A new study shows that despite global commitments to address plastic pollution, growth in plastic waste, or 'plastics emissions' continues to outpace reduction.
Ecologists sound alarm on plastic pollution
Research led by ecologists at the University of Toronto examining plastic pollution entering oceans, rivers and lakes around the world annually, outlines potential impacts of various mitigation strategies over the coming decade.
The persistence of plastic
The amount of synthetic microfiber we shed into our waterways has been of great concern over the last few years, and for good reason: Every laundry cycle releases in its wastewater tens of thousands of tiny, near-invisible plastic fibers whose persistence and accumulation can affect aquatic habitats and food systems, and ultimately our own bodies in ways we have yet to discover.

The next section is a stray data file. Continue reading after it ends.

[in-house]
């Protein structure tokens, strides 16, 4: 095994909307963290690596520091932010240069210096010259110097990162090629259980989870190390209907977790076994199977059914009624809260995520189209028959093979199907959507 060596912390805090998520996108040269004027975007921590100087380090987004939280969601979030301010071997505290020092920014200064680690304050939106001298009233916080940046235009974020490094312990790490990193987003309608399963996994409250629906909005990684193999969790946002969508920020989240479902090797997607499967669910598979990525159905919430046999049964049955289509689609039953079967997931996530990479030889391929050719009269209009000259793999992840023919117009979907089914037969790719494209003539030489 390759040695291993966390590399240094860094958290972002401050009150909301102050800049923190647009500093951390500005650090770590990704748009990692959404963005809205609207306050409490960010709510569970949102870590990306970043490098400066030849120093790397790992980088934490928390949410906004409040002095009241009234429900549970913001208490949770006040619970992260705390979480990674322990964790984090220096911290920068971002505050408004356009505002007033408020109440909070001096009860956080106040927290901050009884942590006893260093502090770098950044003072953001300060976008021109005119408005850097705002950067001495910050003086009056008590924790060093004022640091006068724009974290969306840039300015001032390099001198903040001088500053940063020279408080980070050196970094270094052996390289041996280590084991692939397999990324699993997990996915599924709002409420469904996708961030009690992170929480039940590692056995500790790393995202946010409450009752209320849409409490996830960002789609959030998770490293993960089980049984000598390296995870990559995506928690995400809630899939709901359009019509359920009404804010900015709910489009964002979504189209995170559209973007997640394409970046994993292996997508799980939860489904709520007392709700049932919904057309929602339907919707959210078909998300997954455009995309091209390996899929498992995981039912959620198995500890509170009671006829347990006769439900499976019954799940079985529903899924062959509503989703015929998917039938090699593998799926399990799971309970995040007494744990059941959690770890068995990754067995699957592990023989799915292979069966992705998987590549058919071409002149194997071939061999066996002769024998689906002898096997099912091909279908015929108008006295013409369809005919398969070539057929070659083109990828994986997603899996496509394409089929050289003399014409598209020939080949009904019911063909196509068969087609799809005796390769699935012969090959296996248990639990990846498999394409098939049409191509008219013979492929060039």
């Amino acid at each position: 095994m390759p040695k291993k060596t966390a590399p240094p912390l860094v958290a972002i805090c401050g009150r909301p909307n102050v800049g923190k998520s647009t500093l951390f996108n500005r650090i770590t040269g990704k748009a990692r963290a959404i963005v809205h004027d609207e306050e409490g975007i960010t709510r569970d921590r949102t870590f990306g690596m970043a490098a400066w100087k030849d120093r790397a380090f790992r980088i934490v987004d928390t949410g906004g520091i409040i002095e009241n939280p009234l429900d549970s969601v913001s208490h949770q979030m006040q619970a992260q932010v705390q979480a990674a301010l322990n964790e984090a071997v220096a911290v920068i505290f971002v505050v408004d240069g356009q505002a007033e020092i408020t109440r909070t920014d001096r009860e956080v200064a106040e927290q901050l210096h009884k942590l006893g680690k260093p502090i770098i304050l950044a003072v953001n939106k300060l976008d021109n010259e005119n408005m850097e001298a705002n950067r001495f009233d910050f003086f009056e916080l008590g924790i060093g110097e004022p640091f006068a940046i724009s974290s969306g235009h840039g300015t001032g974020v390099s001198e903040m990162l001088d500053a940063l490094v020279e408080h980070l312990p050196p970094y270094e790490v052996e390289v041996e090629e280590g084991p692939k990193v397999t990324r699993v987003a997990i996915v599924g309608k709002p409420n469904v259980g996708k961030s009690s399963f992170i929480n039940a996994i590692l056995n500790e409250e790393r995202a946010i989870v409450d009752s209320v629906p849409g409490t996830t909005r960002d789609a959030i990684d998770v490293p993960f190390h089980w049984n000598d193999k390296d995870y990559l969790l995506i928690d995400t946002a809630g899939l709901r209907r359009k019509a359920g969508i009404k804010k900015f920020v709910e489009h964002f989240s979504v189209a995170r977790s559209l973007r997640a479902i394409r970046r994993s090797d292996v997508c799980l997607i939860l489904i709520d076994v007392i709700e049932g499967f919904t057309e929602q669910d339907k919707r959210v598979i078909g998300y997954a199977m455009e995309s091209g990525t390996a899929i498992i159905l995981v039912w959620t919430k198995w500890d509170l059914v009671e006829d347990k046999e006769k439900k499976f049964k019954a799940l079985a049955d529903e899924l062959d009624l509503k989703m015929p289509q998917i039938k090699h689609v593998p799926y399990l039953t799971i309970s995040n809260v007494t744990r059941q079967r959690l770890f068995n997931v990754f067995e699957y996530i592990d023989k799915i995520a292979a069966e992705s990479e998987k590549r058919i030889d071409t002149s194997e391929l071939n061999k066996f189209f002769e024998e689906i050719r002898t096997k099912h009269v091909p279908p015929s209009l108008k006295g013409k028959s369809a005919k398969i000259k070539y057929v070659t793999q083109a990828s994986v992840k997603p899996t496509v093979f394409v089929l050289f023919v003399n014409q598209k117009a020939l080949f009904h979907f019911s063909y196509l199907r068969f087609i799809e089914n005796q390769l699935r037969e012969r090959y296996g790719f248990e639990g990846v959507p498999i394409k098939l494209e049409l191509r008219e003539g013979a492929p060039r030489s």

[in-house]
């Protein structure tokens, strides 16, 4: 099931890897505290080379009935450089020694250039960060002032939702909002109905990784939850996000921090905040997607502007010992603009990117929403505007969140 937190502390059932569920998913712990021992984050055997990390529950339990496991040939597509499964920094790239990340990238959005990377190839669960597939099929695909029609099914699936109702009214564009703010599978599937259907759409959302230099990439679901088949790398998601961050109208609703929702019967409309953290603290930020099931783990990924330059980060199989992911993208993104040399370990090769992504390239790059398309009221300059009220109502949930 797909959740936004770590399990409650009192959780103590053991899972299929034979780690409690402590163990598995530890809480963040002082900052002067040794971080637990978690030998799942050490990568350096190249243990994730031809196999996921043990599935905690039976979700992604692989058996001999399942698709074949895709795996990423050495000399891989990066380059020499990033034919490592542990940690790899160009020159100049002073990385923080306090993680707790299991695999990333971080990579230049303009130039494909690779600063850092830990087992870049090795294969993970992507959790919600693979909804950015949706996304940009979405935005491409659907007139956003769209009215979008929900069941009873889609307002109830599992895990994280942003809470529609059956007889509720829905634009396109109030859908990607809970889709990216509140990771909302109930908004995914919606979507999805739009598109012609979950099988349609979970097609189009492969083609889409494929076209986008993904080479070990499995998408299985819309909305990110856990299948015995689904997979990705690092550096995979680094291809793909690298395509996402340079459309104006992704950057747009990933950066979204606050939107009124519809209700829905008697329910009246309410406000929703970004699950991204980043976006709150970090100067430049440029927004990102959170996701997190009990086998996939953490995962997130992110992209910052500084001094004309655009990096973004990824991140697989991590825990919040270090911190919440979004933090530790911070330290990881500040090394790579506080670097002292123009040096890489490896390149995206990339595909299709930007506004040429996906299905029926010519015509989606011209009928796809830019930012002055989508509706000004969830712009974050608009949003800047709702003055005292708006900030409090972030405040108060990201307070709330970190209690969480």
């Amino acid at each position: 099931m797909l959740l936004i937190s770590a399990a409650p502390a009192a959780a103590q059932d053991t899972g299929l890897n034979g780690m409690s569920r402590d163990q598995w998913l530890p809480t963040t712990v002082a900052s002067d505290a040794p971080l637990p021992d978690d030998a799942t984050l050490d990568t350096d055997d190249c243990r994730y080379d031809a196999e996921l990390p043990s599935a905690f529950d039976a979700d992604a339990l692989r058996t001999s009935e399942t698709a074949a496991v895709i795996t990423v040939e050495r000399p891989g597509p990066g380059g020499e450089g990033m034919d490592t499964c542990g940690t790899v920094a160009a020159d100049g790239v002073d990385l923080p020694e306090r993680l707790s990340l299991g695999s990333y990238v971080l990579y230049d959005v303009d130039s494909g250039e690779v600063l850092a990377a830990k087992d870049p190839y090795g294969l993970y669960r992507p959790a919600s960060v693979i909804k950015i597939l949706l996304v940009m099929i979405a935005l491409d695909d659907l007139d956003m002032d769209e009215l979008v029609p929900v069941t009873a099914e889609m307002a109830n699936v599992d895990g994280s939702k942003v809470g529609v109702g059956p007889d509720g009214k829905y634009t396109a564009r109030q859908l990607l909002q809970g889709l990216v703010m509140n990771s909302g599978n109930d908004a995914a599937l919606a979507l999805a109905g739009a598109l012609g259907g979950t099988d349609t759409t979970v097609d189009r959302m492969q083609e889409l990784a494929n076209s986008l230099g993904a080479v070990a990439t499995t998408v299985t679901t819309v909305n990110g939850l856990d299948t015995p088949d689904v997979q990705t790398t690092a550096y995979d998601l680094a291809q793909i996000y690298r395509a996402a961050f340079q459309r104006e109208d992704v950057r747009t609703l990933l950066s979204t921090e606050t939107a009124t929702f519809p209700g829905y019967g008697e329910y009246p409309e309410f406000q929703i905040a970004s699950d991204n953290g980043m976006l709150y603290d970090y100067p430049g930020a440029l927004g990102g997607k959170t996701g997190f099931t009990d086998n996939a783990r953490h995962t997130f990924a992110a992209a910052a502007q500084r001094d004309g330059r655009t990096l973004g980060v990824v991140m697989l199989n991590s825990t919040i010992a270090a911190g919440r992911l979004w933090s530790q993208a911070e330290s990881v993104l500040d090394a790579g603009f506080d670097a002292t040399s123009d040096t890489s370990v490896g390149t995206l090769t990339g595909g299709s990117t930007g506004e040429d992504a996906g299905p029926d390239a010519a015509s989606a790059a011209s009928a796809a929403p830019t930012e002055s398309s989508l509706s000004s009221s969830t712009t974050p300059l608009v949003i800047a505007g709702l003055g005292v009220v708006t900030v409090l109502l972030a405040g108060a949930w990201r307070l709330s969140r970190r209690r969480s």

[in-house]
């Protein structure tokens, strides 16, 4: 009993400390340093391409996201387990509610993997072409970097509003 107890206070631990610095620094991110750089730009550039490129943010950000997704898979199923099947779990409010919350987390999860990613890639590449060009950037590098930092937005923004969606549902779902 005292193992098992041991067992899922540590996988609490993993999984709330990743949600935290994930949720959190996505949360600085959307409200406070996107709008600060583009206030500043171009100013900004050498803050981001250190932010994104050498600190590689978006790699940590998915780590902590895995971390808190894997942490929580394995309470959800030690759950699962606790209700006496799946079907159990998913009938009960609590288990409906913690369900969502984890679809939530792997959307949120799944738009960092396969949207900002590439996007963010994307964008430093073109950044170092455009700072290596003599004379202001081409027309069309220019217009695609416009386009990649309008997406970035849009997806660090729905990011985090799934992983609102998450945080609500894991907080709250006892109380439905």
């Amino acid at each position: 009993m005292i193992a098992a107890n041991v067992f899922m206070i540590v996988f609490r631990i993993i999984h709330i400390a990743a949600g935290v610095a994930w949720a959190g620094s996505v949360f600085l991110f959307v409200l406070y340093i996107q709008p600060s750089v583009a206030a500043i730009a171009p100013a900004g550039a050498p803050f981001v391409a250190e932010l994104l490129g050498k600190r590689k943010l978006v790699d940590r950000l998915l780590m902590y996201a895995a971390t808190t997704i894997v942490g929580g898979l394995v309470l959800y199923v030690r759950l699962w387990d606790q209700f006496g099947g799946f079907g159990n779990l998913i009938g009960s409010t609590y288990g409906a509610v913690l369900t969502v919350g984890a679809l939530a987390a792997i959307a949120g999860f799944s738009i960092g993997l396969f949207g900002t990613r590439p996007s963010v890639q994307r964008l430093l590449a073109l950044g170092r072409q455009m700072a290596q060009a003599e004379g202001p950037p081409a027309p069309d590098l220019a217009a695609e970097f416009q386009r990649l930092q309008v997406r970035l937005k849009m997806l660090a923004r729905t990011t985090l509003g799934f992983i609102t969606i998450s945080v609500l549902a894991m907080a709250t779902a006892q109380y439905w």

There is at least 10 times more plastic in the Atlantic than previously thought
Scientists measured 12-21 million tonnes of three of the most common types of plastic in the top 200 metres of the Atlantic.
Seafood study finds plastic in all samples
A study of five different seafoods has found traces of plastic in every sample tested.
A world drowning in plastic pollution
Almost one billion tonnes of plastic will be dumped on land and in the oceans over the period from 2016 to 2040 unless the world acts, say a team of 17 global experts who have developed a computer model to track the stocks and flows of plastic around the world.
A radar for plastic: High-resolution map of 1 kilometre grids to track plastic emissions in seas